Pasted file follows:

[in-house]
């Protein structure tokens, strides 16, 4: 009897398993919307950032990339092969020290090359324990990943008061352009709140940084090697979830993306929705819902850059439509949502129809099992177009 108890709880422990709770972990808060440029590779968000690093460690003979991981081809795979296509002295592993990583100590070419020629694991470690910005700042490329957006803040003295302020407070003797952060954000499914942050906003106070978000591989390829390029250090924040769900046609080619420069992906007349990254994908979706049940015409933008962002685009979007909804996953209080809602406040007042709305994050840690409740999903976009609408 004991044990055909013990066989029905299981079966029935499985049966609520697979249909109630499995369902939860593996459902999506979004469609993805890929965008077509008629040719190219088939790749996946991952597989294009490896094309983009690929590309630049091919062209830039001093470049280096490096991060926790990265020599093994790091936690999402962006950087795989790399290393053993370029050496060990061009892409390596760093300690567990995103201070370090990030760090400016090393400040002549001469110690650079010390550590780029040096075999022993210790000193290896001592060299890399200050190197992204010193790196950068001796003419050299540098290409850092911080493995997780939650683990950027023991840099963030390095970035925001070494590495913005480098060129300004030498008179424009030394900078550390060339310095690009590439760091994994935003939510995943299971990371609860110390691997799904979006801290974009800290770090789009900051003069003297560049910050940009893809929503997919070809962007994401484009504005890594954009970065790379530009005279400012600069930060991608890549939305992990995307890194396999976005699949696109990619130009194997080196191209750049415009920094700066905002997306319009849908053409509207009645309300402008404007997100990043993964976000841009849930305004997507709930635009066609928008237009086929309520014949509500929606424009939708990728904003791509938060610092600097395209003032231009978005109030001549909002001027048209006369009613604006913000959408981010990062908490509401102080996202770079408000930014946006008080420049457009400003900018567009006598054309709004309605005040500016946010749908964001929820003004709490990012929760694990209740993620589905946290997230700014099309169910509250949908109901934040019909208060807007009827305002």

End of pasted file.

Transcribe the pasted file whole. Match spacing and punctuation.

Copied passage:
[in-house]
């Protein structure tokens, strides 16, 4: 009897398993919307950032990339092969020290090359324990990943008061352009709140940084090697979830993306929705819902850059439509949502129809099992177009 108890709880422990709770972990808060440029590779968000690093460690003979991981081809795979296509002295592993990583100590070419020629694991470690910005700042490329957006803040003295302020407070003797952060954000499914942050906003106070978000591989390829390029250090924040769900046609080619420069992906007349990254994908979706049940015409933008962002685009979007909804996953209080809602406040007042709305994050840690409740999903976009609408 004991044990055909013990066989029905299981079966029935499985049966609520697979249909109630499995369902939860593996459902999506979004469609993805890929965008077509008629040719190219088939790749996946991952597989294009490896094309983009690929590309630049091919062209830039001093470049280096490096991060926790990265020599093994790091936690999402962006950087795989790399290393053993370029050496060990061009892409390596760093300690567990995103201070370090990030760090400016090393400040002549001469110690650079010390550590780029040096075999022993210790000193290896001592060299890399200050190197992204010193790196950068001796003419050299540098290409850092911080493995997780939650683990950027023991840099963030390095970035925001070494590495913005480098060129300004030498008179424009030394900078550390060339310095690009590439760091994994935003939510995943299971990371609860110390691997799904979006801290974009800290770090789009900051003069003297560049910050940009893809929503997919070809962007994401484009504005890594954009970065790379530009005279400012600069930060991608890549939305992990995307890194396999976005699949696109990619130009194997080196191209750049415009920094700066905002997306319009849908053409509207009645309300402008404007997100990043993964976000841009849930305004997507709930635009066609928008237009086929309520014949509500929606424009939708990728904003791509938060610092600097395209003032231009978005109030001549909002001027048209006369009613604006913000959408981010990062908490509401102080996202770079408000930014946006008080420049457009400003900018567009006598054309709004309605005040500016946010749908964001929820003004709490990012929760694990209740993620589905946290997230700014099309169910509250949908109901934040019909208060807007009827305002």